Watch Kids' Reviews of
AKA

What to know:
AKA is in the KIDS FIRST! Film Festival - it may not be a regular, endorsed title
Recommended age 5-18
17 minutes
VIDEO
JULIA F. MANN
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AKA cover image
Wow! This really hits home in a great way. Aka is beautiful, enjoyable and teaches a great lesson. I like how it incorporates a legend about when the Sea Kings were alive and how they protected the ocean and how that it brought up to modern day. I also listening in on the dolphins conversing with each other. That lends a fun and lighthearted aspect and carries a very important message.

Based on the novel Aka, by Tristan Jones, the story follow a sailor that crosses path with dolphins and the dolphin leader, Aka, who has high hopes that the sailor might be a descendant of the Sea Kings of Atlantis. When an emergency happens, the dolphins make a life-transforming decision that has long-living implications.

The cinematography of this film is knock-your-socks off gorgeous, from the beautiful sunsets to watching the dolphins playfully jump across the ocean. Kudos to director Julia Mann and Rusty Farst, director of Photography for excellent visuals. The storyline depicts a legend that is very relevant to our world -- the protection of oceans - and emphasizes how preserving our oceans is critical to our planet. This short film's message resonates to the core. I love how the dolphins rescue the sailor, who then joins forces with them to protect the ocean. The locations are beautiful. We are treated to wonderful underwater and above water shots of the ocean and the dolphins throughout. Craig Wolf, who plays the lone sailor and also the narrator, has a wonderfully attentive on-camera presence and a beautiful voice. Dave Beaty's sound design adds another level of nuances, from calm to heavy-hearted tones that fit the context of the story and change as the story progresses. The character development is with the dolphins, who initially do not plan to help the sailor, but change their minds and decide to help him to everyone's mutual benefit. My favorite part is the "dolphin shark attack."

The message of this film is about protecting our oceans and our marine life. As told from the dolphin point of view - this never handed-down legend illuminates the eternal friendship between dolphin and man and inspires a call for action to protect the oceans.

I give Aka 4.5 out of 5 stars and recommend it for ages 5 to 18, plus adults. Reviewed by Tom W., and Julie S., KIDS FIRST!

Wow! This really hits home in a great way. Aka is beautiful, enjoyable and teaches a great lesson. I like how it incorporates a legend about when the Sea Kings were alive and how they protected the ocean and how that it brought up to modern day. I also listening in on the dolphins conversing with each other. That lends a fun and lighthearted aspect and carries a very important message.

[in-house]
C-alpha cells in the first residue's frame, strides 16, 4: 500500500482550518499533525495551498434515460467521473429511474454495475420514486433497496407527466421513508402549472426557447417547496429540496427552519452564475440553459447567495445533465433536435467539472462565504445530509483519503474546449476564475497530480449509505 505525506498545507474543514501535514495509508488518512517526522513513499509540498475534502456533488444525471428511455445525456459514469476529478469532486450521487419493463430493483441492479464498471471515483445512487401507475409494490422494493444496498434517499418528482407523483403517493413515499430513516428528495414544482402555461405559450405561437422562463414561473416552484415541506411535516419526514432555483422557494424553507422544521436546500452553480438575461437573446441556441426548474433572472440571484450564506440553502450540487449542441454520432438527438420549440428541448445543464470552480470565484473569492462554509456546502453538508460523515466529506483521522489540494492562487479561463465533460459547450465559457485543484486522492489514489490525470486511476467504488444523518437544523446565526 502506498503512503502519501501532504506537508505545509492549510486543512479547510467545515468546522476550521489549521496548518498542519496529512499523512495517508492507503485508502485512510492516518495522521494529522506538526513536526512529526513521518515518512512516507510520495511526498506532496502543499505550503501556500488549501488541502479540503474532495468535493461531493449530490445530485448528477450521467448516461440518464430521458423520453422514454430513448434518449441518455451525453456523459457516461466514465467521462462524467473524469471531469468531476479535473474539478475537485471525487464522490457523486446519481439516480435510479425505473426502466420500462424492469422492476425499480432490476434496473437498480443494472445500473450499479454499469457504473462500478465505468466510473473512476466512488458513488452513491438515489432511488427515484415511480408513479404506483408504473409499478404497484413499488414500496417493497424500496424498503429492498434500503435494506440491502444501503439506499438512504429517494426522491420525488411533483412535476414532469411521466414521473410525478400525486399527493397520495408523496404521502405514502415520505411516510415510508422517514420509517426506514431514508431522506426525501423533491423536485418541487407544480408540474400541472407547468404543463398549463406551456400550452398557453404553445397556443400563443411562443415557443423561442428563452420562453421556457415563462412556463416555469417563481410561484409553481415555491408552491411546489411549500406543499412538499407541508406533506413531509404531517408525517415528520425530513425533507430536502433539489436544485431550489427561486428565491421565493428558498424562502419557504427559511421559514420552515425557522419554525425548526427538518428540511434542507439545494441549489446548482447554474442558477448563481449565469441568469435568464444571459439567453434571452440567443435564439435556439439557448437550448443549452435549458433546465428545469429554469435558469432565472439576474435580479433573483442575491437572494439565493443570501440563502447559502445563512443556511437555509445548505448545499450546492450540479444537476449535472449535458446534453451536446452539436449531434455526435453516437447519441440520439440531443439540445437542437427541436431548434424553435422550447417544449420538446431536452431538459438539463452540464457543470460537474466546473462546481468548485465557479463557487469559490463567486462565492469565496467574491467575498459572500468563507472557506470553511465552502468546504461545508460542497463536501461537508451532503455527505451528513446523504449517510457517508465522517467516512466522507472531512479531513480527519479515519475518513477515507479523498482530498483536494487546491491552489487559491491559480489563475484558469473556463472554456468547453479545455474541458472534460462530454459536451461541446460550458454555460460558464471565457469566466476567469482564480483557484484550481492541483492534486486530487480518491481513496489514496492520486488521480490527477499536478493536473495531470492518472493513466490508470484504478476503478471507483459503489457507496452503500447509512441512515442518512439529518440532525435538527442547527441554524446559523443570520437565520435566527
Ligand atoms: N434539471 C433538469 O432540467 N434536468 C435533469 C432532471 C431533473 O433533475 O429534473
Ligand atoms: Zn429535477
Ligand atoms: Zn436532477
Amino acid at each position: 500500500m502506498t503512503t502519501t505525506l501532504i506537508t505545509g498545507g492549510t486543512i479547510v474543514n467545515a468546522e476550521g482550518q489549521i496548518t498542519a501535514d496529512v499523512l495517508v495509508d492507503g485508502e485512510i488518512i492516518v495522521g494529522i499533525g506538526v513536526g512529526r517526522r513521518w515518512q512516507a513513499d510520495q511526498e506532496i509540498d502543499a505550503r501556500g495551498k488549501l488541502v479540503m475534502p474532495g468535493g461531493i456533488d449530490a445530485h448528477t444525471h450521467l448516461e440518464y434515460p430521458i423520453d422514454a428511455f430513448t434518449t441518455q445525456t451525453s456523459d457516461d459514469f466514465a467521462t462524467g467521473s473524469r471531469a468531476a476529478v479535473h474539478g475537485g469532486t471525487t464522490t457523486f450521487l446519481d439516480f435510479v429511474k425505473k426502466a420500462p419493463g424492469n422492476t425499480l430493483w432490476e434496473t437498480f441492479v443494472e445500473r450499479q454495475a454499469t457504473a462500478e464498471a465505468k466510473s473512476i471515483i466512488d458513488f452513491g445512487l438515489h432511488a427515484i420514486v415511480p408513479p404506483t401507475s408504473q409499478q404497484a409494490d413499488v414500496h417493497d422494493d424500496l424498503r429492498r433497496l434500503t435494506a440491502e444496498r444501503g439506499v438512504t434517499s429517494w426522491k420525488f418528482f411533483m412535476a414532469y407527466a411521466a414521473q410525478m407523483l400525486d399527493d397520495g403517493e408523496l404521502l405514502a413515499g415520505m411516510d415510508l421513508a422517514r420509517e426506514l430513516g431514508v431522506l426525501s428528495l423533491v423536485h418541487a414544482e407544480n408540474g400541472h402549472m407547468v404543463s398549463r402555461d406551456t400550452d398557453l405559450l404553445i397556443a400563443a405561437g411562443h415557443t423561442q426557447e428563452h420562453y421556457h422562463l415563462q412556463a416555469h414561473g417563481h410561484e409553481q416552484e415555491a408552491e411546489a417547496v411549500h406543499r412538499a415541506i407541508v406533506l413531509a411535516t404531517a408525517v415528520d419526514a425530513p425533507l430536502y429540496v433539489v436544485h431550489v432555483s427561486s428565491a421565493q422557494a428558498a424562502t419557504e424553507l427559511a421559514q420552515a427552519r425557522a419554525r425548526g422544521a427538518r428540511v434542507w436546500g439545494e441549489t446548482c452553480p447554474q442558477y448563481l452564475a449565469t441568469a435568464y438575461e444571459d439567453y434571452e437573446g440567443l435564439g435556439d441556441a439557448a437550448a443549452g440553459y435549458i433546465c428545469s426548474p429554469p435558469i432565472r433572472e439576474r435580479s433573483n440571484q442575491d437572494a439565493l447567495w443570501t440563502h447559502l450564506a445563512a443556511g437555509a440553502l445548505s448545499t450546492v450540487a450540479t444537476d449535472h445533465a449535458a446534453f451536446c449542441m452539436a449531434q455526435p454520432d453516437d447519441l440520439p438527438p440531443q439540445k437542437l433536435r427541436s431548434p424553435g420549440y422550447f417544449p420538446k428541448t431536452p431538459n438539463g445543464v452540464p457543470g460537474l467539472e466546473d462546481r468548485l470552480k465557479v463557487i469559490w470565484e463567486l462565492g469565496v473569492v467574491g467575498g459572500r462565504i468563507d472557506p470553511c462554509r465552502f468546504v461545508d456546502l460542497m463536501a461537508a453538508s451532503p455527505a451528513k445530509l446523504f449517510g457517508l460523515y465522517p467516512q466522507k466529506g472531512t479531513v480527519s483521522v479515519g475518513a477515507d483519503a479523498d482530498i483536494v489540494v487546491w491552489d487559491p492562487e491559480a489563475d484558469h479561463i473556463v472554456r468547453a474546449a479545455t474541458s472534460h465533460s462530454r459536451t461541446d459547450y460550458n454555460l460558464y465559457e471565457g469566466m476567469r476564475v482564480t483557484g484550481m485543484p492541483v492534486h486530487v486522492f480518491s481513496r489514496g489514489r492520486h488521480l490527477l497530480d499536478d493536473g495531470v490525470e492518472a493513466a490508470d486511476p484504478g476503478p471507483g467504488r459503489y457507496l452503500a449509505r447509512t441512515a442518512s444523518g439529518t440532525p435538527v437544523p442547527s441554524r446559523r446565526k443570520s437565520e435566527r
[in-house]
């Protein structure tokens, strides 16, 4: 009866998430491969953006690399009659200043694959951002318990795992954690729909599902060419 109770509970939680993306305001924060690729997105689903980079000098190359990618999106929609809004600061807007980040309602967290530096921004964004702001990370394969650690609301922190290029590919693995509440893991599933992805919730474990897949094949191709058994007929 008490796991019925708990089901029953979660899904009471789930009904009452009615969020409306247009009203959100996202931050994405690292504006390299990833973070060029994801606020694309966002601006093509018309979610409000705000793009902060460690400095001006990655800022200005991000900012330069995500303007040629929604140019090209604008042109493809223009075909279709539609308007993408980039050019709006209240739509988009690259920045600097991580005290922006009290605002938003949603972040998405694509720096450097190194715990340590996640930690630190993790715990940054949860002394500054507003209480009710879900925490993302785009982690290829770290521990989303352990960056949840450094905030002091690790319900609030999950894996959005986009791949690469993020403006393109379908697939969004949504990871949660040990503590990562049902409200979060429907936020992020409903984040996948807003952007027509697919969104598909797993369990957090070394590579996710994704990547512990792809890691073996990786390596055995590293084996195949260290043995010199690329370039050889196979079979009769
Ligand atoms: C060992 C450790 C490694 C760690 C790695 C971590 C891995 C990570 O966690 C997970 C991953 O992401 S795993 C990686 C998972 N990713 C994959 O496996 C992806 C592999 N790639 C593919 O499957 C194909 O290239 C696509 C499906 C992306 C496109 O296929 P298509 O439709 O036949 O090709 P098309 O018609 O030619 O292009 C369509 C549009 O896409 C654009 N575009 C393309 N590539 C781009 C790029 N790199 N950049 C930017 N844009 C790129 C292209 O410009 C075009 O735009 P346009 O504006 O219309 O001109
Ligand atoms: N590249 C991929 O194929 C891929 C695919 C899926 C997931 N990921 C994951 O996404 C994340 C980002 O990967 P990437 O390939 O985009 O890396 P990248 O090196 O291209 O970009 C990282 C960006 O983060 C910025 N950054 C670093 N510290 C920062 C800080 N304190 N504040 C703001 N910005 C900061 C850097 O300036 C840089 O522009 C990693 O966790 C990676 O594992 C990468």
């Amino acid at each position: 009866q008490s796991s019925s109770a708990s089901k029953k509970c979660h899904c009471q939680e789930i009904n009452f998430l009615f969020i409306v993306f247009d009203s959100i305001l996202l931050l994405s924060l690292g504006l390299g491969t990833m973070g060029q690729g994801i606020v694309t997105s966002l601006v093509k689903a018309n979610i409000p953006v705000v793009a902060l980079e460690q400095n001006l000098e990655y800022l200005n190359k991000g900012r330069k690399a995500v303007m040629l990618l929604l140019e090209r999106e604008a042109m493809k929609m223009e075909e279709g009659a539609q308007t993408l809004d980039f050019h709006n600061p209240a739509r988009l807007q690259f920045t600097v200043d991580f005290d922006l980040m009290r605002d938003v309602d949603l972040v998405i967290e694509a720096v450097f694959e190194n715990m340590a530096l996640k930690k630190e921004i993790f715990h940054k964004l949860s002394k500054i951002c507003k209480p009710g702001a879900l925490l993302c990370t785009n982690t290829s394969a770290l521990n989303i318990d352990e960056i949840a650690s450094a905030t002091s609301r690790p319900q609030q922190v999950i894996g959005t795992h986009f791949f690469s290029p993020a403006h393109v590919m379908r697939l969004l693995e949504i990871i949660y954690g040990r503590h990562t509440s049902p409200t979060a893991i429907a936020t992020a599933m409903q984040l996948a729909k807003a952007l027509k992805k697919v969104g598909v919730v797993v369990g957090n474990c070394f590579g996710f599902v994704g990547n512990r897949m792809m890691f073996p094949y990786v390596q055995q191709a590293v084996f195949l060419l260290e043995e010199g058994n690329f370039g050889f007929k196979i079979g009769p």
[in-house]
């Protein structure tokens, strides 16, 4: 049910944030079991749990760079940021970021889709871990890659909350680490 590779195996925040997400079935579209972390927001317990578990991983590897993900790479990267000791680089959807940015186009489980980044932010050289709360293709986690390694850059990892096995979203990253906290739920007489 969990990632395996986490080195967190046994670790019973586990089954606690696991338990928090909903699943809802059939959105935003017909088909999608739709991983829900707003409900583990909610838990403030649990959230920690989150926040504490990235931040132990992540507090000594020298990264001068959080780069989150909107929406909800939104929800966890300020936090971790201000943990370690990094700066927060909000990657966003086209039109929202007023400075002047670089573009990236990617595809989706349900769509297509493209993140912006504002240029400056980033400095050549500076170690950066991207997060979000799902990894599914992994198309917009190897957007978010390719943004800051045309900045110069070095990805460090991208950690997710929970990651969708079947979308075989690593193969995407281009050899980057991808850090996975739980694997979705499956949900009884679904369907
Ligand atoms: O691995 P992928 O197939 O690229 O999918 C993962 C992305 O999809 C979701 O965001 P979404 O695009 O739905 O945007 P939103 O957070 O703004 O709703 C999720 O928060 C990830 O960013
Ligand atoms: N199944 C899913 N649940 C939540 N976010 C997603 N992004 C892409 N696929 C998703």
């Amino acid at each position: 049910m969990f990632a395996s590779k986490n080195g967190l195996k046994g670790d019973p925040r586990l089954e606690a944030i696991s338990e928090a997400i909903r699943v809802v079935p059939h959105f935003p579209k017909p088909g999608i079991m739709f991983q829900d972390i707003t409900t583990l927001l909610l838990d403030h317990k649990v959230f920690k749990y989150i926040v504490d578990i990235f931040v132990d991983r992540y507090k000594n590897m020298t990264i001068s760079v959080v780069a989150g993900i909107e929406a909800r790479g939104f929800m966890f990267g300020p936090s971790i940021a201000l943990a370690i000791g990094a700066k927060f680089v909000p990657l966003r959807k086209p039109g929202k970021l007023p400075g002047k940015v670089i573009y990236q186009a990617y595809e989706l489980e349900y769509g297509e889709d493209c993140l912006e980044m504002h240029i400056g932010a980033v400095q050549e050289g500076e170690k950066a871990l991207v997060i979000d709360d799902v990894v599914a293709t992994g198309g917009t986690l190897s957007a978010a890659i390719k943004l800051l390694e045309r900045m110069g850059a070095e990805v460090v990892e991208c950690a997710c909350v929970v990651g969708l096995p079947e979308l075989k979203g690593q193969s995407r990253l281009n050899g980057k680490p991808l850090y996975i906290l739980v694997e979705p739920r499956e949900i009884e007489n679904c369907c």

Based on the novel Aka, by Tristan Jones, the story follow a sailor that crosses path with dolphins and the dolphin leader, Aka, who has high hopes that the sailor might be a descendant of the Sea Kings of Atlantis. When an emergency happens, the dolphins make a life-transforming decision that has long-living implications.

The cinematography of this film is knock-your-socks off gorgeous, from the beautiful sunsets to watching the dolphins playfully jump across the ocean. Kudos to director Julia Mann and Rusty Farst, director of Photography for excellent visuals. The storyline depicts a legend that is very relevant to our world -- the protection of oceans - and emphasizes how preserving our oceans is critical to our planet. This short film's message resonates to the core. I love how the dolphins rescue the sailor, who then joins forces with them to protect the ocean. The locations are beautiful. We are treated to wonderful underwater and above water shots of the ocean and the dolphins throughout. Craig Wolf, who plays the lone sailor and also the narrator, has a wonderfully attentive on-camera presence and a beautiful voice. Dave Beaty's sound design adds another level of nuances, from calm to heavy-hearted tones that fit the context of the story and change as the story progresses. The character development is with the dolphins, who initially do not plan to help the sailor, but change their minds and decide to help him to everyone's mutual benefit. My favorite part is the "dolphin shark attack."

The message of this film is about protecting our oceans and our marine life. As told from the dolphin point of view - this never handed-down legend illuminates the eternal friendship between dolphin and man and inspires a call for action to protect the oceans.

I give Aka 4.5 out of 5 stars and recommend it for ages 5 to 18, plus adults. Reviewed by Tom W., and Julie S., KIDS FIRST!

Aka's tribe of bottlenose dolphins crosses paths with a lone sailor in the equatorial mid-Atlantic ocean, exciting Aka because he wonders if his tribe has found a descendant of the long-lost, ancient Sea Kings of Atlantis. When the unimaginable happens, their fates become intertwined, leaving the dolphins with a life-transforming decision to make. This timeless, captivating story reveals an almost-forgotten legend and inspires a call to action--in audiences of all ages--to honor and protect the oceans.
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